Tuesday, 25 July 2017
In the Anything Should Happen Blog Days, an annual feature used to be to get what the users and followers actually thought and wanted. It strikes me that with I Don't Hear A Single now expanding into so many different directions, that it may just be the right time to find what you want. ASH never stood still and why should here?
So please be free with your thoughts on what you want from here, it's about the music and supporting the bands. Would you like more of the same or something different? Do you like the format? Do you like the new Blog Look? Should the Blog be promoted more or less?
Are you interested in Archive stuff or do you want a separate place for that? Should everything I write and review go on here or should it remain for the new and under appreciated?
What do you think of the Radio show? Do you like the format, would you like additional shows concentrating on different things, more chat or just the one show to be extended. Facebook wise - is there too much or too little promotion?
Should we get more people involved to offer up different views? Do you want to be involved? Do you want your Blog or Radio Show affiliating into here, do you want this affiliating into yours. Any comment or opinion is valid. I don't cry if people tells me something is rubbish, I just take it out on Crash.
Whether you are a fan, reader, musician, label, promo company etc, all views are welcome. You can comment in this thread, via email, Facebook, Twitter, whatever makes you most comfortable. I'll leave this thread open for a week or so.
Please be honest too, if something bugs you, just say. This is an ideal opportunity for you to get the music site/s you want.
Over to you!
Sunday, 23 July 2017
I'm not usually a fan of Cover or Tribute albums, I don't often see the point, but Andrew Curry does a great job when he fashions up one for his Curry Cuts label. Often it's the subject, Lite Rock, The UK Second Wave and now Bond Themes. More often it's the artists he gets involved, the majority of which are Power Pop Royalty.
I was talking to Ray at Kool Kat earlier in the year and were both agreed on Tribute albums, but were looking forward to this, Ray also suggested an Odyssey And Oracle tribute and I'm looking forward to Futureman Records take on Matthew Sweet, but I digress.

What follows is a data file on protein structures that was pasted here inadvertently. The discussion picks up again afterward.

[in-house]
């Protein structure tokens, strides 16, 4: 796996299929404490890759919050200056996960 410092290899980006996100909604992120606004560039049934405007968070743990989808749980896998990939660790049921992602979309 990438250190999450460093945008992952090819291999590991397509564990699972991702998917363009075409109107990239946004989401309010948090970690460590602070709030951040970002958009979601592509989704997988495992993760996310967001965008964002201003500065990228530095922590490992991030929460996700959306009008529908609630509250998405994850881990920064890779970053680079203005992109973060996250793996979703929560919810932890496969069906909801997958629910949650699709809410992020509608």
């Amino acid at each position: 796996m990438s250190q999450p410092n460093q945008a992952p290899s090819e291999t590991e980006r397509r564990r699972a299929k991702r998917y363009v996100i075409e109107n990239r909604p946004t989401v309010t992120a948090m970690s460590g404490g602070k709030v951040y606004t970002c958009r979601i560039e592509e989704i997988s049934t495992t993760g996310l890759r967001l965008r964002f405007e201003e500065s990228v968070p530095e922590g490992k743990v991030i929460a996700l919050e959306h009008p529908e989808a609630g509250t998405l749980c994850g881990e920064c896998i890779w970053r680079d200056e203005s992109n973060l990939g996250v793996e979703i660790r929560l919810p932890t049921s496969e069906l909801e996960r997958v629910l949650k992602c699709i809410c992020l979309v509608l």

The problem with Bond songs is that the originals are definitive versions, known to all, so to beat this you have to a cracking note perfect version of the original, something completely left field or the artist has to be worth the admission alone. Fortunately, Curry's compilation manages all three.
The gem is The excellent Corner Laughers covering the Italian Version of Diamonds Are Forever, this left field approach works beautifully. The way Lisa Mychols rocks up The Man With The Golden Gun is also a real treat.
Freedy Johnston's Acoustic strip down of For Your Eyes Only is great, Jay Gonzalez does a similar Tex Mex strum through A View To A Kill. Brandon Schott gets Jake Gideon involved in an intriguing sped up Tomorrow Never Dies.
Cliff Hillis, who is currently going through a real top notch phase does a cracking lazy version of Writing's On The Wall. In all these unusual takes though, my absolute favourite.is Popdudes cover of Live And Let Die, it's a truly faithful rendition and suitably ace.
The concept worried me a bit because of the strength of the original versions, but Curry Cuts has done a great job of providing a new look at the songs and garnered some fine names to do them. You can listen to and but the album here.
Canada's Fast Romantics have always been an interesting band, but have suffered from a revolving door line up centred around Matthew Angus and Jeffrey Lewis. Angus and Lewis have now expanded the band into a really interesting six piece and here's hoping it can stick together, because the resulting American Love is a fine album.
The addition of Kirty, a singer songwriter and multi instrumentalist has expanded the sound further, particularly in her accompanying background vocals. The sound is big, certainly E Street like. although the sound reminds me more of big sounding UK Bands like The Alarm and Simple Minds.
There is a 80's Rock vibe to the album, but 80's in a good way, the keyboards aren't up front and the riffs aren't echoed. There is also a real political theme in the lyrics, but I suspect many won't necessarily pick them out, although Anti Trump lovers will like them a lot.